Funding for At-Risk Youth Lacks Oversight, Advocates Say

August 8, 2011

By Kendall Taggart  |  California Watch  —  

More than a dozen civil rights and education organizations are contending that the California Department of Education unlawfully stopped monitoring millions of dollars in funding for low-income and minority students.

The Asian Pacific American Legal Center, along with other advocates, filed a friend of the court brief Friday claiming the Department of Education has dramatically reduced the number of on-site program reviews and replaced them with off-site reviews. The advocates are concerned that school districts might use the money for other purposes.

The Youth Law Center and California Rural Legal Assistance filed the original lawsuit in June 2009, seeking a court order to reinstate hundreds of canceled on-site monitoring visits. The case, Alejo, et al. v. O’Connell, was sparked by the Department of Education’s decision to suspend monitoring visits for certain programs in the 2008-2009 school year.

“During these challenging times, I want districts and schools to be able to focus their energy on improving student achievement and not on preparing for program audits,” wrote Jack O’Connell, the superintendent of public instruction at the time.

An attorney with the Youth Law Center says the Department of Education has been reluctant to crack down on noncompliant school districts.

“I suspect the real thing they wanted to do was substantially reduce the number of school districts that they had to review,” said Deborah Escobedo, a staff attorney. “They had a set number they wanted to do, and they came up with a criteria that would get them to it. In times of real economic and budget crunches is when you really have to make sure that this money is going to these needy kids.”

The attorney general’s office deferred comment to the California Department of Education, which did not respond in time for publication.

A lower court disagreed with the Youth Law Center and California Rural Legal Assistance and found that the Department of Education had the authority to temporarily suspend on-site monitoring and had taken sufficient steps to monitor funds in the interim. The case is now on appeal.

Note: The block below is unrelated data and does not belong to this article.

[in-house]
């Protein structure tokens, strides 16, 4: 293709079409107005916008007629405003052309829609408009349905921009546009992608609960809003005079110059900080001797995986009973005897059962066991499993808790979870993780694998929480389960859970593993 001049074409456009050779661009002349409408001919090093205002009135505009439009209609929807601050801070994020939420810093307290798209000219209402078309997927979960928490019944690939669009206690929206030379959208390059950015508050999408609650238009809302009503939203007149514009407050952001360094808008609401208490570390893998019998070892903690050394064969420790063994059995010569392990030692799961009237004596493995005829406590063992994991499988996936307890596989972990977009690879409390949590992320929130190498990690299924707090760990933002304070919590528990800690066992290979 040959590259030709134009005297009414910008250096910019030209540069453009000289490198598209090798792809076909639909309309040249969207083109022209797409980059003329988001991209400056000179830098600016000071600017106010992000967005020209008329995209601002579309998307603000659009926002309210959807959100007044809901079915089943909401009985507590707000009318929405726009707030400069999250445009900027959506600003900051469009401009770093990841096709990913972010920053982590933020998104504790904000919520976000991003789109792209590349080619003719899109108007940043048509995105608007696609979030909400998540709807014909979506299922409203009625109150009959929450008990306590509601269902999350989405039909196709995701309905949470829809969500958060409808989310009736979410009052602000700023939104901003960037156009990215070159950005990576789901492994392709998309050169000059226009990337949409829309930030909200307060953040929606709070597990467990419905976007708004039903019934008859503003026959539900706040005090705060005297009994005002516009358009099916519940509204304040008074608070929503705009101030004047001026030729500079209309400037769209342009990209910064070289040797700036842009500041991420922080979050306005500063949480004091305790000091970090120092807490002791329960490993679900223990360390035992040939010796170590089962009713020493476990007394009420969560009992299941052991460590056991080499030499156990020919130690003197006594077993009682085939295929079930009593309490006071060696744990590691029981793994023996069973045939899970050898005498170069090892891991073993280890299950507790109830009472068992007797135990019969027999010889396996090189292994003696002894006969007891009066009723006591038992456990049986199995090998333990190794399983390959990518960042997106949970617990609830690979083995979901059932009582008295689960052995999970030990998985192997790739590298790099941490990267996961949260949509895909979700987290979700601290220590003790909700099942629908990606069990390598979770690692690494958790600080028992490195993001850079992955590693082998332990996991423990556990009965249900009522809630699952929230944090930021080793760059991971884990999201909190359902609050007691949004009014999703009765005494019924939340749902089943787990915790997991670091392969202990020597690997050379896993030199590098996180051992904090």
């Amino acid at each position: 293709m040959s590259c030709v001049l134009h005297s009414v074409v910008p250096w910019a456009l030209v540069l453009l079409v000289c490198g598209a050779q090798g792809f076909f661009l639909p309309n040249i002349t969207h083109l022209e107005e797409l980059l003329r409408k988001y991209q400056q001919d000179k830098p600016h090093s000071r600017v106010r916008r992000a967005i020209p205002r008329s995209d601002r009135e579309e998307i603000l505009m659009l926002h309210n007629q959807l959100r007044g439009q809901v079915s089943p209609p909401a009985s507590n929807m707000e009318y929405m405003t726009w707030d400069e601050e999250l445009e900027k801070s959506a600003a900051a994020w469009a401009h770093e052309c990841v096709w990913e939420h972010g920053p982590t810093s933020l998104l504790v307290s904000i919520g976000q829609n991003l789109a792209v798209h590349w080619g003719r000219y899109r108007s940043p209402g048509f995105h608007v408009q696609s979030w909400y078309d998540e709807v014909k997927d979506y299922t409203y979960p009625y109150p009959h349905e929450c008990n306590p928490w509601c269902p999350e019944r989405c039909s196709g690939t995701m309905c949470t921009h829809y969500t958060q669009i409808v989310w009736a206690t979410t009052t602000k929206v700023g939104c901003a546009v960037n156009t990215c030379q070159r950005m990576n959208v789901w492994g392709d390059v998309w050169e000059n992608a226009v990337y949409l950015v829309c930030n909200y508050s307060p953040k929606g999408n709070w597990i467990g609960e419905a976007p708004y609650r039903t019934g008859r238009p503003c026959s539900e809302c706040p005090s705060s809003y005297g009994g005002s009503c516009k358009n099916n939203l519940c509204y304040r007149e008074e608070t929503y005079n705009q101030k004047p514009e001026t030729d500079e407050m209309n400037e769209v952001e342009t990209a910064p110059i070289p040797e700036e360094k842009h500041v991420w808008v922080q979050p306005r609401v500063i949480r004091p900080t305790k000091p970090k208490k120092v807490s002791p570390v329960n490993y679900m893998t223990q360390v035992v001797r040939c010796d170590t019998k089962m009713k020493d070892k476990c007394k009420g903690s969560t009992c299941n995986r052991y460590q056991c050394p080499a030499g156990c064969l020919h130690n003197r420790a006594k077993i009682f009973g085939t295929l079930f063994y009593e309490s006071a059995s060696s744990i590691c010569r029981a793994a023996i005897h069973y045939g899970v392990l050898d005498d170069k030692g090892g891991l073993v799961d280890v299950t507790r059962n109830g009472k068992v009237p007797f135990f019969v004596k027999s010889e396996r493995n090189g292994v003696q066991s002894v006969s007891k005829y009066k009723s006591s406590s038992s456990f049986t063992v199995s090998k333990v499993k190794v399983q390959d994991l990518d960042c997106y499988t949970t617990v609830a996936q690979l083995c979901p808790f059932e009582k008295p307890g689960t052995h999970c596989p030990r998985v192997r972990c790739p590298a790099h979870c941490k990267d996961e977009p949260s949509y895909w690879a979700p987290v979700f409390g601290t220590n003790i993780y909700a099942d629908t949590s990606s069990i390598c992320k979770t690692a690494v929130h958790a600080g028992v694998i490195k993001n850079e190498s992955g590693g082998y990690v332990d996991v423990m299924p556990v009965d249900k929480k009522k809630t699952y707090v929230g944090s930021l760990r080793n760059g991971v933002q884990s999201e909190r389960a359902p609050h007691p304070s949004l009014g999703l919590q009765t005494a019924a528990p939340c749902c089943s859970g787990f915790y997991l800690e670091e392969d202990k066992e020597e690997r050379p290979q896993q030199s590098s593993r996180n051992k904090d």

Yungsuhn Park, an attorney at the Asian Pacific American Legal Center, says the organization is concerned that without vigilant on-site monitoring, parents won’t be able to effectively advocate for their children. Schools are required to translate all documents to parents whenever 15 percent or more of enrolled students speak a primary language other than English, but Park says what districts claim to be doing and what they’re actually doing can be very different.

“In the Long Beach community, where there’s a significant Cambodian immigrant community, we’ve heard of notices being translated that are so poorly done that they’re incomprehensible,” she said. “That’s an example of where the school may appear to be in compliance but without actually having talked to the parent or actually having been on site to review the compliance, it could easily be overlooked.”

Officials at the Department of Education said they’ve recently implemented new policies and some concerns raised in the lawsuit are no longer relevant.

Under the new procedures, the department compiles a list of possible districts to visit based on academic and financial criteria. Noncompliance history is then factored into the final decision of which districts will be monitored in a given year.

“In terms of noncompliance history, that’s not a routine criteria that we use, but it is something that gets considered with each cycle,” said Keric Ashley, director of the Data Management Division at the Department of Education.

He notes that districts change administrators fairly often, and noncompliance in previous years doesn’t indicate a current problem. Parents, community members and advocates can always file a complaint if they think their school is not meeting the requirements of the law, which can prompt additional monitoring, he added.

But advocates aren’t satisfied with the new selection criteria. They’re concerned that by placing greater emphasis on academic achievement than noncompliance, important violations will be missed.

“Standardized test scores provide absolutely no information regarding whether a school or school district is complying with parental notification and participation requirements mandated by federal and state law,” according to the brief.